Accessibility

A woman with her back turned listening as another person calls out entering from a doorway.

Tips for Clearly Communicating with Visually Impaired Loved Ones

I’m going to go out on a limb here and say that we, as humans, often don’t know how to communicate with others. We aren’t always great at having the courage to voice our needs or to offer our help. Throw in individual needs for people with disabilities and it can get even harder.

Communicating and understanding disabilities

I believe that we want to communicate with each other, we just don’t always know how. Communicating with someone who has a disability, like visual impairment, can feel uncomfortable because we may not be familiar with their specific needs. Macular degeneration is one of those things that are hard to fully understand without having experienced it yourself.

Accidental harm

In the process of trying to communicate with others, we can even do or say hurtful things, usually unintentionally of course. I’ve been in this situation a few times and have always wondered how I can better communicate with anyone that crosses my life path. I hope I might be able to give some helpful tips for anyone in our community who feels the same way!

We're only human

People are people, we make mistakes. First of all, I think it’s really important to point this out. It doesn’t matter if someone struggles to see or to hear, is in a wheelchair, or is even just younger or older than us (not disabilities, but communication can often get lost between generations and cultures as well).

Dos and don'ts of communicating with the visually impaired

People just want to be included and treated as a fellow human being. If we keep this in mind, communication is actually pretty simple. Here are some tips to help bridge the communication gap between someone battling vision loss and their loved ones:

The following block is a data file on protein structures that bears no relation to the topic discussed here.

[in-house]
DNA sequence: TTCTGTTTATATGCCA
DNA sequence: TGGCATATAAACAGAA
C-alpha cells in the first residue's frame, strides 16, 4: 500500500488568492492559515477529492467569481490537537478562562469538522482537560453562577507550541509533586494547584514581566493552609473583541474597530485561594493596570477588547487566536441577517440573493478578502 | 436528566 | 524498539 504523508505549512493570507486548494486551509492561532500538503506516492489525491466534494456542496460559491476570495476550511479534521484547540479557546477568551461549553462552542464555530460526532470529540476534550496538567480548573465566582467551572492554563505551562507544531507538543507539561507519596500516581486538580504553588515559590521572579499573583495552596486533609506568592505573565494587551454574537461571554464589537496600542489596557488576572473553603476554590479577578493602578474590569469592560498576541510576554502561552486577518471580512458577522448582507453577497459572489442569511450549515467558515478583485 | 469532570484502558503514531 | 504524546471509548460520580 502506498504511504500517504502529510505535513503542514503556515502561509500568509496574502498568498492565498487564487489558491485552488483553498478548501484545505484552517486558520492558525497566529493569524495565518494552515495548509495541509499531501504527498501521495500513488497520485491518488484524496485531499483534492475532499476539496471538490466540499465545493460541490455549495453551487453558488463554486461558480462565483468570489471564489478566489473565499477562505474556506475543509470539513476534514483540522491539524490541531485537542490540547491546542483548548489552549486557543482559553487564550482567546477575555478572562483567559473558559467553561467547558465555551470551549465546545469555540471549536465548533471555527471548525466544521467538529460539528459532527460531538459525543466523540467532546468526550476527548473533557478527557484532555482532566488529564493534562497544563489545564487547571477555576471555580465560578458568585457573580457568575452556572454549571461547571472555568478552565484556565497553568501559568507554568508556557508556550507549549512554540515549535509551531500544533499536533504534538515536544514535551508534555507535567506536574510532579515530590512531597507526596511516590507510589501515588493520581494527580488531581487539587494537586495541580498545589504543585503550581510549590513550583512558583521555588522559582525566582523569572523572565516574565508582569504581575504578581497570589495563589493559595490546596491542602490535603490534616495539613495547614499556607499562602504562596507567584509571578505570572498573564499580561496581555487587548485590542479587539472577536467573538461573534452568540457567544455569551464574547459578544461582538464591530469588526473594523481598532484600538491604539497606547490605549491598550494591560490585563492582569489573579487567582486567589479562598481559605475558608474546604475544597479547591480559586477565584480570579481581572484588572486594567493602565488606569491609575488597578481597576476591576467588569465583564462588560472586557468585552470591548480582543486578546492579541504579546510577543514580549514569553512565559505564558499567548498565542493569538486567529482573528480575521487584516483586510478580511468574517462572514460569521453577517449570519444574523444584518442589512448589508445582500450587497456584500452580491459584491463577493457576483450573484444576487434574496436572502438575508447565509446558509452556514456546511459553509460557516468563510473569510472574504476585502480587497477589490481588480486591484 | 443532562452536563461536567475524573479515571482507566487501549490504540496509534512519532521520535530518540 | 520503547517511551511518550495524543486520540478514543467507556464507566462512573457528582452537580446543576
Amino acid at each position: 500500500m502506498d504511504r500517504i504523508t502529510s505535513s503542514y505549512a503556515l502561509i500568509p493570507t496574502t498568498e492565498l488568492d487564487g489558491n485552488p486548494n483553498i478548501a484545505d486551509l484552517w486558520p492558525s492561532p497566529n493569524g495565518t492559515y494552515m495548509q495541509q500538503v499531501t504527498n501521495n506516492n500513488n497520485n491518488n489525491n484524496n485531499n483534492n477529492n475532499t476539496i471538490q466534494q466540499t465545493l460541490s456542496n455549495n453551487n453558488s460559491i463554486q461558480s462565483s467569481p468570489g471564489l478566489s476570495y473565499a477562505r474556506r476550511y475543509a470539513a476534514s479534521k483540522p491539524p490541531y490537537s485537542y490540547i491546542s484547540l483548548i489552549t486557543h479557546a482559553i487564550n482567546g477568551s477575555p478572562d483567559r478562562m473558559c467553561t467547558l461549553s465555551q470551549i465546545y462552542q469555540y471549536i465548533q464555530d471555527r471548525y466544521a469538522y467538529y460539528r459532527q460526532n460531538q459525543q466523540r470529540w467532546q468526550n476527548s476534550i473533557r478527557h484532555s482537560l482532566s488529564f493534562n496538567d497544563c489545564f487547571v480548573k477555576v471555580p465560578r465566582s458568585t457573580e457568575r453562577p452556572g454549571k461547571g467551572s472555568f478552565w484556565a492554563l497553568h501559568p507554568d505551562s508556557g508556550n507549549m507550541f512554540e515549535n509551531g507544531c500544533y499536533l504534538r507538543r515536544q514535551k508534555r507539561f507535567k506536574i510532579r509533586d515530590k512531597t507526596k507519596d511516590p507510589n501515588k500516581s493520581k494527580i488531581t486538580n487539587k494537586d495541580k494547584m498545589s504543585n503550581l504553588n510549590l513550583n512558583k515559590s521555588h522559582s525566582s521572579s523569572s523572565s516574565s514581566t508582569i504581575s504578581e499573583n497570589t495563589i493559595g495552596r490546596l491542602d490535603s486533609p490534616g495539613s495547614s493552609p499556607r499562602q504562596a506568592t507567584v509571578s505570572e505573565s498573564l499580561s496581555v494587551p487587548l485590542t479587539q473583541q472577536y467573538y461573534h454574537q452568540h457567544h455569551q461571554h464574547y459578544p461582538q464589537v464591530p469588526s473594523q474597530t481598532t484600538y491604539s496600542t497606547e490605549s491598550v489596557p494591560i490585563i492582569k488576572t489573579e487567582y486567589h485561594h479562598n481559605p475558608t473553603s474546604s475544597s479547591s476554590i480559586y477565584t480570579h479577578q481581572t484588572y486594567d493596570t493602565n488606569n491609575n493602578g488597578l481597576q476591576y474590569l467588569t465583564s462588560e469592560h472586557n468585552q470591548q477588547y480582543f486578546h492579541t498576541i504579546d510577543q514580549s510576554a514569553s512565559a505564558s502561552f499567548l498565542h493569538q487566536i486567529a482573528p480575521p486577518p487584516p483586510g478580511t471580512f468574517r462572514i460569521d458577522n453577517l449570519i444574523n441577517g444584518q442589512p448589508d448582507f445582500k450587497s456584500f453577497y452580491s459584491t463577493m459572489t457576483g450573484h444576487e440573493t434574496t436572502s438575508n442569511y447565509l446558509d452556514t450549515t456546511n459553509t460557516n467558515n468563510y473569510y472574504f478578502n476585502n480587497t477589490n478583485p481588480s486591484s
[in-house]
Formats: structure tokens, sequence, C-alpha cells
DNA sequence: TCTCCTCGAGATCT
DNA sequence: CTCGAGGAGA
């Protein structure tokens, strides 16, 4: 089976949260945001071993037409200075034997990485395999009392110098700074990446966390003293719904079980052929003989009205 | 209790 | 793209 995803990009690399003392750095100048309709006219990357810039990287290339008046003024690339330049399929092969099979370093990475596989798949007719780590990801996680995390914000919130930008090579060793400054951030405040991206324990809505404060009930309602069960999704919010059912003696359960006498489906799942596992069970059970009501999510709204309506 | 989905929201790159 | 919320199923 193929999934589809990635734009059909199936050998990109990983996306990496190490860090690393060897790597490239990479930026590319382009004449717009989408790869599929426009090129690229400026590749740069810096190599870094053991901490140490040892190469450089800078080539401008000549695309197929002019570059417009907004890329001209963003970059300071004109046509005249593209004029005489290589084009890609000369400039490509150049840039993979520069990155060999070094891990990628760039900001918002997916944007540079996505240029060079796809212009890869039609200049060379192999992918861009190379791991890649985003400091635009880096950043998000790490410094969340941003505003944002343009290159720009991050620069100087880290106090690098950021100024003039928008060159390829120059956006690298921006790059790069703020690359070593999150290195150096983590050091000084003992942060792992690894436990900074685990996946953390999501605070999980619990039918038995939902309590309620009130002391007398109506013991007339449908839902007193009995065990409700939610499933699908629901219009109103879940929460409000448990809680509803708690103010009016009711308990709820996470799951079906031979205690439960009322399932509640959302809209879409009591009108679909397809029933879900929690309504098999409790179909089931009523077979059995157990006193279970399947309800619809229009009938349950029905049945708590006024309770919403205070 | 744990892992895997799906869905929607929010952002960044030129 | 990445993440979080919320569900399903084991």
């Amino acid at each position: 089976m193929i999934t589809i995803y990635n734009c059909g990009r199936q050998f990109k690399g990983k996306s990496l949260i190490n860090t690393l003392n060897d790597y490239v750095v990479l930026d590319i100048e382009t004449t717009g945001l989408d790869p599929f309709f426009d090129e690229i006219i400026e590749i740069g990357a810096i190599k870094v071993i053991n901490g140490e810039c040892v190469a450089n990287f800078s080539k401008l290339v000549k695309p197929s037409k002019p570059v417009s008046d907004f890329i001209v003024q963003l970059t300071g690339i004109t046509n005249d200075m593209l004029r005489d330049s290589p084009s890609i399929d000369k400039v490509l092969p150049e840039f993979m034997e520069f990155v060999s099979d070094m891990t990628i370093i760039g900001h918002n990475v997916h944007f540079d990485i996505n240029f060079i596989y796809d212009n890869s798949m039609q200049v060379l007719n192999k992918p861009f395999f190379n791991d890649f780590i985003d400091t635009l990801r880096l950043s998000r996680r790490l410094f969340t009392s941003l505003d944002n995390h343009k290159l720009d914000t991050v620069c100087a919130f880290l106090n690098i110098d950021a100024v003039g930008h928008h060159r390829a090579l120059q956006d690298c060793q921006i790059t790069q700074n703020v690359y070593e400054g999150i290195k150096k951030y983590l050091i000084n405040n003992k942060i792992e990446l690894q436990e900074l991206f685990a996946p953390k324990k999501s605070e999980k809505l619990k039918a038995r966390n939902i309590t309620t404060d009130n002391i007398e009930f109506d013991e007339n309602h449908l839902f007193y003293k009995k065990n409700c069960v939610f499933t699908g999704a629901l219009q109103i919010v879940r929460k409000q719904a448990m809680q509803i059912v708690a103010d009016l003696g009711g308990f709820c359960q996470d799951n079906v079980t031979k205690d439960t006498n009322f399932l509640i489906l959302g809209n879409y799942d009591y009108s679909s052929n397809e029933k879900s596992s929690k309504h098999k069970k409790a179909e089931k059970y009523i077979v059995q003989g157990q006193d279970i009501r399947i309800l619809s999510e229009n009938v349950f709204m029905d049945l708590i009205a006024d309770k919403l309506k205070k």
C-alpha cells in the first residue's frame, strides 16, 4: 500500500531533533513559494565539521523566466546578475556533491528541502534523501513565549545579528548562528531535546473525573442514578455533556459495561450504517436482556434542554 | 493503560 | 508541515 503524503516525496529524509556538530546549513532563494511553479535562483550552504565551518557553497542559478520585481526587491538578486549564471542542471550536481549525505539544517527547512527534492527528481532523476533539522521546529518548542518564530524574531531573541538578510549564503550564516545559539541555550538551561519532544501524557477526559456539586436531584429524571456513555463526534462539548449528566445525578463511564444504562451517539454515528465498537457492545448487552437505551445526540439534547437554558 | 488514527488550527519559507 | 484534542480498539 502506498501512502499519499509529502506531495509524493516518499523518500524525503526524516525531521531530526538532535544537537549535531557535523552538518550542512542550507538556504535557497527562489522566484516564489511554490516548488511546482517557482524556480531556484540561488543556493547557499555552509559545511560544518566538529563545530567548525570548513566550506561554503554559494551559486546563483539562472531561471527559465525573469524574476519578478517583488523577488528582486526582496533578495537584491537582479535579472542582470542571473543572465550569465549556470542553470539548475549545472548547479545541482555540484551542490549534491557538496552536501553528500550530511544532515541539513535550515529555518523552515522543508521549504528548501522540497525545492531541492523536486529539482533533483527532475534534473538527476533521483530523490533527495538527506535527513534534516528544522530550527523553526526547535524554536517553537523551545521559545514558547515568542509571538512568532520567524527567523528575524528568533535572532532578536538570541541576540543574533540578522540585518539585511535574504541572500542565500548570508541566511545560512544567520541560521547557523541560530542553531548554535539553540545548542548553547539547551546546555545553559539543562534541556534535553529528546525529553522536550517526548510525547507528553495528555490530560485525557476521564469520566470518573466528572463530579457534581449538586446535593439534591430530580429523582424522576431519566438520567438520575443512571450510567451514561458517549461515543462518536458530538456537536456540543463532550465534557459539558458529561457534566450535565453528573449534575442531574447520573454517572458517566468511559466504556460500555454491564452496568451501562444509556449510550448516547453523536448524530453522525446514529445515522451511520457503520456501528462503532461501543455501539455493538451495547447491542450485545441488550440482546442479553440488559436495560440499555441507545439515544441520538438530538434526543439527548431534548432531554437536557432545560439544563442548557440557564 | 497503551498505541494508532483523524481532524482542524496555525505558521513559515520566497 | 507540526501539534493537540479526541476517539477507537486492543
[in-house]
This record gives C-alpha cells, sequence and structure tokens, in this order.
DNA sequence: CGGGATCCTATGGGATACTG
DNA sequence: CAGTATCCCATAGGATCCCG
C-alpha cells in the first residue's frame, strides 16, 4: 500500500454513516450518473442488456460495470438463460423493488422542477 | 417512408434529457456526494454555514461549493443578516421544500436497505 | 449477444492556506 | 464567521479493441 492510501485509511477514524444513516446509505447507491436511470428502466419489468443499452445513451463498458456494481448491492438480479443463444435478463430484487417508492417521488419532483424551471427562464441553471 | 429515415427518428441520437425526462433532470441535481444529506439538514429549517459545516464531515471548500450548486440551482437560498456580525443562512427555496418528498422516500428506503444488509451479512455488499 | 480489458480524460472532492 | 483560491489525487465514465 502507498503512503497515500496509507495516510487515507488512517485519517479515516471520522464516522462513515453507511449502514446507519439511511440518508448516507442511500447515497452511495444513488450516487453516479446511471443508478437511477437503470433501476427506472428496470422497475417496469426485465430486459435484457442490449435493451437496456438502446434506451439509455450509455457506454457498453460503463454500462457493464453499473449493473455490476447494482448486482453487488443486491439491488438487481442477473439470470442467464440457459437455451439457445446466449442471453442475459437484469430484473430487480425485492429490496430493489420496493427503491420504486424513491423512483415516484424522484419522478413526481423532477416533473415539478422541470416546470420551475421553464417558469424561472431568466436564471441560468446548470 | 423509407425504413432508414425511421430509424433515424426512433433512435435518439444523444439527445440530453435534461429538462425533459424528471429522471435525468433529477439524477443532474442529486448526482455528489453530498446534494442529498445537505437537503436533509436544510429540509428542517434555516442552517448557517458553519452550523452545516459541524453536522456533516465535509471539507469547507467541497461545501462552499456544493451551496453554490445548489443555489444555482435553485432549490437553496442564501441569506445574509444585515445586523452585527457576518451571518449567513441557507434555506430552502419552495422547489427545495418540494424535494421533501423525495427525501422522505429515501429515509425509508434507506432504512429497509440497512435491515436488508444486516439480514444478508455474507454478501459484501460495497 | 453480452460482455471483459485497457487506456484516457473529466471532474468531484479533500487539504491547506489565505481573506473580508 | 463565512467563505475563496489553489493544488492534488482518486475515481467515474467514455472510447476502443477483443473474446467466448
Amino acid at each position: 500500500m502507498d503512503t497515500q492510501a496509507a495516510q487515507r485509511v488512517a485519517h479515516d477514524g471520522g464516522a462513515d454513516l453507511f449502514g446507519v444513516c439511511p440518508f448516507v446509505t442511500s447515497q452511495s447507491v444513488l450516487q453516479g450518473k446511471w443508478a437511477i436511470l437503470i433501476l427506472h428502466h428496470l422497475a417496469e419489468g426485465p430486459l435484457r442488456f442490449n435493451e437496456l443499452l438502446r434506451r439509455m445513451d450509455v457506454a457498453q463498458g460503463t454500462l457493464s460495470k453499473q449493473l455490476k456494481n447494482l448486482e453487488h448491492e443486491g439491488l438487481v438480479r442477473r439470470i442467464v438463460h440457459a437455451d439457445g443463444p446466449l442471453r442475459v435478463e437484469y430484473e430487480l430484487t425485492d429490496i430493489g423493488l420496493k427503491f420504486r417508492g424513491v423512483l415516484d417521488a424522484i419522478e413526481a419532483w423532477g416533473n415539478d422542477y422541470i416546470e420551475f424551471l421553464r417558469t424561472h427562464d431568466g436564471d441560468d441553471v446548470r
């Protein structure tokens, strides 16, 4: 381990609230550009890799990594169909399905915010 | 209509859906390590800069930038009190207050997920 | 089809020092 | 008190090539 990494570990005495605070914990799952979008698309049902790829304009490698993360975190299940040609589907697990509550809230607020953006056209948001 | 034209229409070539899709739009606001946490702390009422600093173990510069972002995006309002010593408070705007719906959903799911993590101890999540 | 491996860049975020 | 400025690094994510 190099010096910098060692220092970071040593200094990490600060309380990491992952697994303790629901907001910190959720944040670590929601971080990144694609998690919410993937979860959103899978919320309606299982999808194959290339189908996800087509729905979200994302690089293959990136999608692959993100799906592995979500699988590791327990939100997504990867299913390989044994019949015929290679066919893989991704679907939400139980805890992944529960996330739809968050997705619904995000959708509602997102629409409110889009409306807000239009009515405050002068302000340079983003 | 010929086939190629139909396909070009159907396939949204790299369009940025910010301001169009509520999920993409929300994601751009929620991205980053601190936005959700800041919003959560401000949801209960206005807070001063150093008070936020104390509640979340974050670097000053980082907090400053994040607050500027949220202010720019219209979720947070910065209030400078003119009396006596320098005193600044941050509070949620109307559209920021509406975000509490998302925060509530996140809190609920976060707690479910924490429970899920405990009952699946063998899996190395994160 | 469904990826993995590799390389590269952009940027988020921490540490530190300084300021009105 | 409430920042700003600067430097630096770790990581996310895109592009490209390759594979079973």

• Don’t talk ‘down’ to a person with vision loss or increase tone of voice (There’s no need to change your tone of voice, we can hear you well!)
  • Do try to introduce or identify yourself as you enter a room so we know you’re there.
  • Don’t just point in a general direction and say things like ‘it’s over there.’
  • Do try to be specific about things. For example, “It’s over there on the table next to the book.”
  • Don’tassume people with vision loss need or want things done for them. This can unintentionally cause hurt feelings. Asking if we need assistance is a great way to offer help.
  • Do ask if they’d like you to describe something’s color, pattern, shape, or read something aloud to them. One of my close friends appreciates me snapping pictures of things for her and texting them to her so she can open it and expand it so she can see.
  • Don’t forget the individuality of each person. Their needs, dignity and independence are unique and important to them. Be open and start a conversation. This can go a long way.
  • Do try to help if you see a potential danger. For example, steps ahead or a slippery spot on the sidewalk. We really appreciate this!

Start the conversation

It isn’t always easy to ask for help. Asking others for help often feels like we may be burdening them, and that can be uncomfortable. If you know someone who is battling macular degeneration or vision loss, please consider starting the conversations. Opening lines of communication is a great start to getting everyone the help they need without feeling like a burden.

Recently, I’ve had a lot going on and have had so many friends and family members ask if they can do anything to help. They all sincerely mean it when they tell me they are there for me for whatever I need. And, when I tell them the same, I sincerely mean it too. But, it can still feel uncomfortable to say, “Ya, you know what, I could use some help with x, y, and z.”

Offer specific help

Might I encourage you to offer specific help? Here are a few questions to get you started:

  • When is your next doctor’s appointment? Can I bring you and spend the day with you?
  • I have to go to the grocery store on Friday to grab a few things. Would you like to join me?
  • I noticed that the lighting in your living room is a little dim. Do you prefer it that way or would you like me to put in something brighter?
  • It's a beautiful day! I'm going to mow my lawn and prune my garden. Do you mind if I take care of yours too while I'm at it?

Communication is so important when it comes to maintaining relationships. But, communication isn’t always an easy thing to do. Especially with added obstacles like vision loss. Be open and vulnerable, it pays off!

Andrea Junge

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